Interactions between conspecifics early in life have the potential to shape phenotypic differences between individuals. These changes in phenotype may subsequently be passed to future offspring, something that has been studied in live-bearing mammals where there is often an element of parental care. The present study considers the transgenerational effects of social environment in zebrafish, Danio rerio, an egg-laying animal that shows no parental care, thus removing any influence of parental interaction and allowing the effects of conspecific interaction to be clearly determined. Zebrafish (F0) were reared from fertilization to reproduction in three different social treatments: isolation, groups of 30 or groups of 100. At 28 days post fertilization, individuals were tested for anxiety and activity and at 3 months old for aggression. These F0 fish were raised to sexual maturity and bred within their treatment group. The F1 generation were then raised in groups of 30, irrespective of parental social environment and were assessed for behaviour in the same way as their parents. Social isolation increased anxiety and decreased aggression in the F0 fish compared to those raised in social groups of 100. F0 fish raised in social groups of 30 showed an intermediate response. Differences in anxiety were not passed to the F1 generation; however, offspring of socially isolated fish were less aggressive than offspring of parents from social groups of 30 and 100. The social environment that an individual experienced from fertilization to reproduction affected their own behaviour and the behaviour of their offspring.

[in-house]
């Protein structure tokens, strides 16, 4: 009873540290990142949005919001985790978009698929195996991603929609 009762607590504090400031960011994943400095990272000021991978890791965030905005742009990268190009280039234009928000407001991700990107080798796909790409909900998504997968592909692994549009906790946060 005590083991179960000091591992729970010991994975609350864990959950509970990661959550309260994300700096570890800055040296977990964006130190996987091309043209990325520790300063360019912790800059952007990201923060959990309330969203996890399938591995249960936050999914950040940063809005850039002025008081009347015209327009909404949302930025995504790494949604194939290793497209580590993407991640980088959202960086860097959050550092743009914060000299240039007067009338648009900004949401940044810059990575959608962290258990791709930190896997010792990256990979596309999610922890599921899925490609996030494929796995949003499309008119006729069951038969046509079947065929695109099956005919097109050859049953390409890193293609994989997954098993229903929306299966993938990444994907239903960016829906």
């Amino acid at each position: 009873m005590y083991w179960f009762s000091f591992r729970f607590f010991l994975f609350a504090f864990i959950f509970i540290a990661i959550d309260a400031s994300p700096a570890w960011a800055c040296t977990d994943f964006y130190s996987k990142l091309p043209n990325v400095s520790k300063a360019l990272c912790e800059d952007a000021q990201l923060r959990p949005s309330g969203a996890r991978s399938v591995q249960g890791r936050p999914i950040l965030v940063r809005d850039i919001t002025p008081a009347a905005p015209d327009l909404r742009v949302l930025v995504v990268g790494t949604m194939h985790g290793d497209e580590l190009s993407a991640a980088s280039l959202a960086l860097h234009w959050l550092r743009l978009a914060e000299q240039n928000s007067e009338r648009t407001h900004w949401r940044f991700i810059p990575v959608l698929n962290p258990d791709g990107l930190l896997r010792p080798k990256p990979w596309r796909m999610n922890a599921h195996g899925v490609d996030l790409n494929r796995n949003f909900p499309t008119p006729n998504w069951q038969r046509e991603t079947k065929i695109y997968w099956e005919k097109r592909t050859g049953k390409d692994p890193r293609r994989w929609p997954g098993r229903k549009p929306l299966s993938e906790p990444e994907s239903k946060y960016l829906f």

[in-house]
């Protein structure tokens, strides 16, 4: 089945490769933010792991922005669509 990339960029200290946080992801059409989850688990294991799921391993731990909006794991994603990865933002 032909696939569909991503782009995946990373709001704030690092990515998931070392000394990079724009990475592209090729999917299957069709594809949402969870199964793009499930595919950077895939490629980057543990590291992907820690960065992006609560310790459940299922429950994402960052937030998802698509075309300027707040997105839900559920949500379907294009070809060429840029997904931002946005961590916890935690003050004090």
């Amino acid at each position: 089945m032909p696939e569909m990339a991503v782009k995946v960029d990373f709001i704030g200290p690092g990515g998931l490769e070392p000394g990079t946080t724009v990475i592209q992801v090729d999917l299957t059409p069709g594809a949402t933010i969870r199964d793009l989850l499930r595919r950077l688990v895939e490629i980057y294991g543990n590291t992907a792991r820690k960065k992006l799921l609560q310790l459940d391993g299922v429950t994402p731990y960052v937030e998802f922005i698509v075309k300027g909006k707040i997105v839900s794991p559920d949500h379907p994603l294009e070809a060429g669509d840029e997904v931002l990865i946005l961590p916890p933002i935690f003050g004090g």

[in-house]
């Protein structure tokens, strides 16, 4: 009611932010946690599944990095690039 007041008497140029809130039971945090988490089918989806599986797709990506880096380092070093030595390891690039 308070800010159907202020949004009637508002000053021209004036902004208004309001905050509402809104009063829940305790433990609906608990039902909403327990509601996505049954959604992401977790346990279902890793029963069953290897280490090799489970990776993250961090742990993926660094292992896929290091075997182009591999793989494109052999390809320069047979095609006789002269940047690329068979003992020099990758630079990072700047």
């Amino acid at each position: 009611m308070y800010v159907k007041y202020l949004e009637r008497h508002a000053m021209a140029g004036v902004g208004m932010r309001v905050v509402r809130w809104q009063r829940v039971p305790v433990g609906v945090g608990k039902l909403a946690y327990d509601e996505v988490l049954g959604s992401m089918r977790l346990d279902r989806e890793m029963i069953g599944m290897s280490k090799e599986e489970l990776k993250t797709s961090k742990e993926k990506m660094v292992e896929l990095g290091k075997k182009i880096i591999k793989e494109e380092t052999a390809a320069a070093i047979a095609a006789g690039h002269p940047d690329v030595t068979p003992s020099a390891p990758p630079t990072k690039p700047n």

Tamilselvan, P., & Sloman, K. (2017). Developmental social experience of parents affects behaviour of offspring in zebrafish. Animal Behaviour, 133, 153-160. https://doi.org/10.1016/j.anbehav.2017.09.009